Wednesday, 30 March 2016 9:57am
In the field ... Geology's Dr Virginia Toy demonstrates a seismometer on Beneath New Zealand.
Appearing in a television documentary series sparked a flood of texts to Dr Virginia Toy, including one saying she had shown that scientists are normal people who care deeply about their work - and are neither mad nor "boffins".
Geology’s Dr Toy says she was approached out-of-the-blue by the crew of Beneath New Zealand, to be part of the three-part documentary series exploring New Zealand’s natural landscape, the science behind its formation, and the natural hazards below its surface.
Dr Toy agreed to be in the recent one-hour episode on Prime about ‘rocks and quakes’ because she believes it is important to share the science happening in universities with the public, who can be affected by researchers’ findings.
Dr Toy says the more people know about their natural environment and the hazards that can affect them, the more informed their decisions will be about issues like fracking and off-shore drilling to extract oil and gas.
An informed public is also more likely to take notice of rules designed to protect people, including the requirement to earthquake-strengthen commercial buildings, and the Dunedin City Council’s proposed Second Generation District Plan, which highlights geological hazards, such as areas of potential liquefaction.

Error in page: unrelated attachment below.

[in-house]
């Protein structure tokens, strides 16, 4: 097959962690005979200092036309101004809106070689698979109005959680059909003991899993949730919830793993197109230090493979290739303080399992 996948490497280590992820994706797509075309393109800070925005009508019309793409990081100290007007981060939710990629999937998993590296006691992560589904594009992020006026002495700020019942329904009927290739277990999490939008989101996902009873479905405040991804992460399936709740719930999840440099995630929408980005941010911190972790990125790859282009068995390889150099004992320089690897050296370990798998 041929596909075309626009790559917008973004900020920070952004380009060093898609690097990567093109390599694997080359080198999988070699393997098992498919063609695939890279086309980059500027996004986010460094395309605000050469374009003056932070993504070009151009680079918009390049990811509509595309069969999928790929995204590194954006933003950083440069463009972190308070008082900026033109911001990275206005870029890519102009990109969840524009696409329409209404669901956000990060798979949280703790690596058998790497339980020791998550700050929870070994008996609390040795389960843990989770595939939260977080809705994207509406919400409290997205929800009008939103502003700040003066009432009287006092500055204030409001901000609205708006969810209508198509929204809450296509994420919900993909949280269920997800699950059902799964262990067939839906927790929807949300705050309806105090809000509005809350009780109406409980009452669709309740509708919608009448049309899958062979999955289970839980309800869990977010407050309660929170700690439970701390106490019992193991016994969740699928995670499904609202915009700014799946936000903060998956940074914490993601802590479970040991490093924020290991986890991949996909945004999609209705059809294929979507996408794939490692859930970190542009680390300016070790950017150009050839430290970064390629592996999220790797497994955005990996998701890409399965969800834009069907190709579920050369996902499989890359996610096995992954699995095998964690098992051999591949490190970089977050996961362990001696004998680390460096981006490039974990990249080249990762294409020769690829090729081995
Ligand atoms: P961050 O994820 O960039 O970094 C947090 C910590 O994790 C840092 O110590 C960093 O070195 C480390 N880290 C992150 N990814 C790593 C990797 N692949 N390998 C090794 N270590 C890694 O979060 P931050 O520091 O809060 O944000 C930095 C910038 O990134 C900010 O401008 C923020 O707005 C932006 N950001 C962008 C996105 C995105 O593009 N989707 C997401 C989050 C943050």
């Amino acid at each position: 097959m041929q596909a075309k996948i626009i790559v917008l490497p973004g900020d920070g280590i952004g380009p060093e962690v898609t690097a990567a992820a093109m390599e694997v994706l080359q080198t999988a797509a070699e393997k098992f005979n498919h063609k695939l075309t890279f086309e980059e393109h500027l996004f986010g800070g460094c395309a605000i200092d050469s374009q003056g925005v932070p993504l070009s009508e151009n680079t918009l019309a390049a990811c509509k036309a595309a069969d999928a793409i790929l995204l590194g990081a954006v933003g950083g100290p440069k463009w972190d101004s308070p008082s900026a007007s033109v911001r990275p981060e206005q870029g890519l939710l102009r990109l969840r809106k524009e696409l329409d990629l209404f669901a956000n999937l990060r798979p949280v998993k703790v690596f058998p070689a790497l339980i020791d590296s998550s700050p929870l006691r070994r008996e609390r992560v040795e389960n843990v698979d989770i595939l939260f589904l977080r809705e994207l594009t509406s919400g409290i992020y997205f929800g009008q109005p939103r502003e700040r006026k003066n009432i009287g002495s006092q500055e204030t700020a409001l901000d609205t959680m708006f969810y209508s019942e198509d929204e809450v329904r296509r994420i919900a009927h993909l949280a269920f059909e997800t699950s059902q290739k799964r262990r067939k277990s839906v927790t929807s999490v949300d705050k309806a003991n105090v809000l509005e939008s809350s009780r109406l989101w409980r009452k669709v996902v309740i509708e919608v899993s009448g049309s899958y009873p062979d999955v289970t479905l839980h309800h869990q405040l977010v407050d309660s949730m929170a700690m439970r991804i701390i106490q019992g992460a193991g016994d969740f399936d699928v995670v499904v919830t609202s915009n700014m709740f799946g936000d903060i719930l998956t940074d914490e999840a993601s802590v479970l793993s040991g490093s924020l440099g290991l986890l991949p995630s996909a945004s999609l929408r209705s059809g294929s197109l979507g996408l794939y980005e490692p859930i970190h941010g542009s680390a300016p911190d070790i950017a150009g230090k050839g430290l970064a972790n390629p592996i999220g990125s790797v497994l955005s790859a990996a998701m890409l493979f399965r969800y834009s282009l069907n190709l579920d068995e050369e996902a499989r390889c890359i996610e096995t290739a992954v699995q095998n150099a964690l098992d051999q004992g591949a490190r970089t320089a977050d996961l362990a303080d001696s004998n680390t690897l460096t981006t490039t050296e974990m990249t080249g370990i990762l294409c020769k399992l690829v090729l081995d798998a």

In the TV series, Dr Toy helped explain the ways tectonic plates form the earth’s surface in New Zealand. She also talked about subduction earthquakes, where one tectonic plate is thrust under another plate, creating geo-hazards which can include earthquake shaking and tsunamis.
Dr Toy says being involved with the television production taught her some new skills.
It was the first time she had acted to a script, so she picked up a lot about how to learn her lines, while also discovering the producer was happy for her to personalize them.
Dr Toy also quickly realised presenters have to act over-excited so they do not come across as dry and boring, and learned some lessons about which aspects of her science are understandable to non-experts.